Clockwork Brain Training- Memory & Attention Game

          This 4+ star app created by Total Eclipse P.C. was voted one of the best 500 apps in the world by the Sunday Times, this Victorian Steam Punk styled app runs you through fun and challenging games to expand your memory, reasoning, attention, language & dexterity skills. Free version and also ad-free paid version available. Available for Apple, Android & download.

          Knowledge Trainer – Warm Up Edition

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            Good for Trivial Pursuit fans, this 4+, 4.5 star rated app by the binary family tests your knowledge of events, people, places, sports, science, history, and more. You never know what information lurks in the back of your brain until you play a game like this! When you get the answer right, you move on. Like it? Upgrade to the paid version. Available for download or through iTunes.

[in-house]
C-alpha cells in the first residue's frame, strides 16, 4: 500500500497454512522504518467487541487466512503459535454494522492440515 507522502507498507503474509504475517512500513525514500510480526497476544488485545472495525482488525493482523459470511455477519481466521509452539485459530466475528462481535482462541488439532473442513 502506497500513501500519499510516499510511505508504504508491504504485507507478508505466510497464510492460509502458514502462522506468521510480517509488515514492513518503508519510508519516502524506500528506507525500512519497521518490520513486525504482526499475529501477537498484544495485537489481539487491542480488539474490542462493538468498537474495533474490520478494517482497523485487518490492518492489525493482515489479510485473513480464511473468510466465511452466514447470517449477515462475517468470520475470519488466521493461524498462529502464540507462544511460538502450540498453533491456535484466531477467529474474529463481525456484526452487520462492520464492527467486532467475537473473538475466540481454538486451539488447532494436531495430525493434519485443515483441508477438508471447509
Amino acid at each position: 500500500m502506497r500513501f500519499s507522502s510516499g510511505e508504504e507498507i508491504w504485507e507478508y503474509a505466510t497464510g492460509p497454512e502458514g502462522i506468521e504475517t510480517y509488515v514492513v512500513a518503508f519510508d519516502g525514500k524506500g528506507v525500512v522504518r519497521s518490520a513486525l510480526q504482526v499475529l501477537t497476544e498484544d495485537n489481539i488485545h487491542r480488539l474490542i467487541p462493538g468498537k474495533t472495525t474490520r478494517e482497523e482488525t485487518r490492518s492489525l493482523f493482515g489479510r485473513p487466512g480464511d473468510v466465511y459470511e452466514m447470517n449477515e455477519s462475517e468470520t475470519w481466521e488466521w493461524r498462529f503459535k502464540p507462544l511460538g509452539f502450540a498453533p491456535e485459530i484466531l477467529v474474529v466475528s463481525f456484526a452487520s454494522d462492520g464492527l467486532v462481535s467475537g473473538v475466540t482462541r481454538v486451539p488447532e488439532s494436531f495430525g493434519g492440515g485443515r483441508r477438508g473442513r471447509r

Block! Hexa Puzzle

              Created by BitMango, this 4+ , 4.5 star rated app is a puzzle game. Complete the given shape with the hex a-blocks provided to reach the next level. Compatible with for Apple products and Android. Relax with a puzzle while stretching your brain.

              MindSnacks

                Rated 4+ and created by Mindsnacks, in this award winning app, you can learn a new language like Italian, French, Portuguese or even Chinese, or brush up on your own through a series of fun, interactive games like keeping a penguin on ice, popping balloons and stopping birds from flying away. Race the clock to the finish and climb to the next level. In-app purchases allow you to unlock higher levels and more games. 7 languages, kids vocabulary and SAT words.